A project I’ve come across this week is The Kiosk by the British firm, Buchanan Partnership. They’ve built the St. Helen’s Gardens flower stall in 2013 by using digital and hand fabrication. The timber exterior was cut by the CNC mill, which is computer run to control machine tools. With a steel structure and concrete base. This project was originally inspired by the electron scanning of the flower petals which had ridge patterns. Therefore, the lozenge shape of the kiosk is a contemporary interpretation of the floral motif. I admire that the shape of the flower kiosk was deeply inspired by the flower itself and by using digital fabrication the similar shapes were repeated to create the exterior. By doing so, it shows that this project does not lose the essence or the purpose of the project. The information about the exact algorithm used is not mentioned, but since it used digital fabrication as well as hand fabrication, a computational algorithm was used to produce the physical model. The Buchanan Partnership’s artistic sensibilities manifest through their choice of the external shape of the kiosk and the way to open the doors of the kiosk during the day, which is by rotating.
This porous structure called the Hypnosis Chamber, was installed in Modern Art Museum of Paris in 2005, by an architecture firm R&Sie(n). Their focus is on exploring the relationship between architecture, context and human.
“Urban form no longer depends on the arbitrary decisions or control over its emergence exercised by a few, but rather the ensemble of its individual contingencies.”
The firm explains the thought behind their theoretical computational design project, “I’ve heard about…,” which has become the motif for the subsequent Hypnosis room.
The Hypnosis chamber is to be experienced from the inside as a cognitive room. The vocal recordings makes the inhabitant indulge in a “wake up dream,” in which one becomes no longer human but an organic part of the chamber.
Honestly, there are a lot of study to be done in order to fully understand this work. However, what I took from it was the sense of movement into a new form of formlessness which post-modern, post-capitalism society might lead to. The hypnosis chamber is truly inspiring of the fact that spaces we inhibit no longer acknowledge us as separate, dominant beings but as an integral part of architecture, as to say the structure is not complete without us being in there.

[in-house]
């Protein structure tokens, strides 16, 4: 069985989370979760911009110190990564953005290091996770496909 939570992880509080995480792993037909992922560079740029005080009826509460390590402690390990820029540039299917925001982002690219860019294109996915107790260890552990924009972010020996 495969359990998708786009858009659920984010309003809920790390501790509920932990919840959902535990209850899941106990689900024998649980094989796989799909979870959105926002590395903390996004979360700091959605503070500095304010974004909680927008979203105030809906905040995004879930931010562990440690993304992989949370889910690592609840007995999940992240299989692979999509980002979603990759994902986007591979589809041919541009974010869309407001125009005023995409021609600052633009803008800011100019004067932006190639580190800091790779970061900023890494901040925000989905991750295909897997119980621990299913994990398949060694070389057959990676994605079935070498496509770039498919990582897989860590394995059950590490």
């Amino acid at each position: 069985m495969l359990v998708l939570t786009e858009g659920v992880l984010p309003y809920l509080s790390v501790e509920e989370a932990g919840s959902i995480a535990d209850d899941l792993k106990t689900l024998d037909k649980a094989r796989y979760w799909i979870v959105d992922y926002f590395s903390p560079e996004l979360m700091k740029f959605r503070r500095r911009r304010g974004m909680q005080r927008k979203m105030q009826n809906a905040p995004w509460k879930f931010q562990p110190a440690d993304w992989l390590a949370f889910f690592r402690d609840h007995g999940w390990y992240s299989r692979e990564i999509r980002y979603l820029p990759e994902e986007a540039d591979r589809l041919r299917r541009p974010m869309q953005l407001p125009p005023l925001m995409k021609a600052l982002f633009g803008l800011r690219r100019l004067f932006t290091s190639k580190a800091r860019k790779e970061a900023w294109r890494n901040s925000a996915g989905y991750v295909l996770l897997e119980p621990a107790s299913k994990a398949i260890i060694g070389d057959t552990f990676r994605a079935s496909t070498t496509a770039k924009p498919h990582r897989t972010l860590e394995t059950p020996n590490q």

Also, the nature of the structure provokes what other forms would be only waiting to be created with the aid of computation. The limit is constantly being extended into the future.
A piece I admire is called Situation Room by Marc Fornes, made in 2014. It is a series of 20 large, pink, perforated circular structures that surround visitors to form an installation (the piece is supplemented with a soundtrack made by Jana Winderen). The structure is one continuous form made up of the individual aluminum spheres, each of increasing incremental diameters, which connect at certain joints and are smoothed over. These forms are generated using boolean mathematical operations. I admire how many different elements are used to create a sense of space, through the physical tunnels created, the lighting shining through the holes, and the soundtrack that is acoustically amplified.
I feel that the artist’s sensibilities are definitely reflected in this piece; Fornes has always focused on known versus unknown, and creating environments which can be both comforting or smothering. This piece allows viewers to explore, and prompts questions about what constitutes a space, and what factors make a place feel real or imagined.
I think what I admired the most about this project was how intricate and expressive it was. I normally wouldn’t relate these types of projects to computer generated art, and to see that this was created with an algorithm really inspired me to gain more perspective on what is achievable through this median.
The art was created from a series of simple shapes, and if you look closely it is noticeable. The algorithm isn’t given, but it is very possible to create similar forms of art using specific shapes, and I think that’s very interesting.
I also think that even though it was algorithmically generated art, it still does present the artists own vision and style. Although it is generated, there is still an element of control in the constraints of generation, which I think shows the artists personality.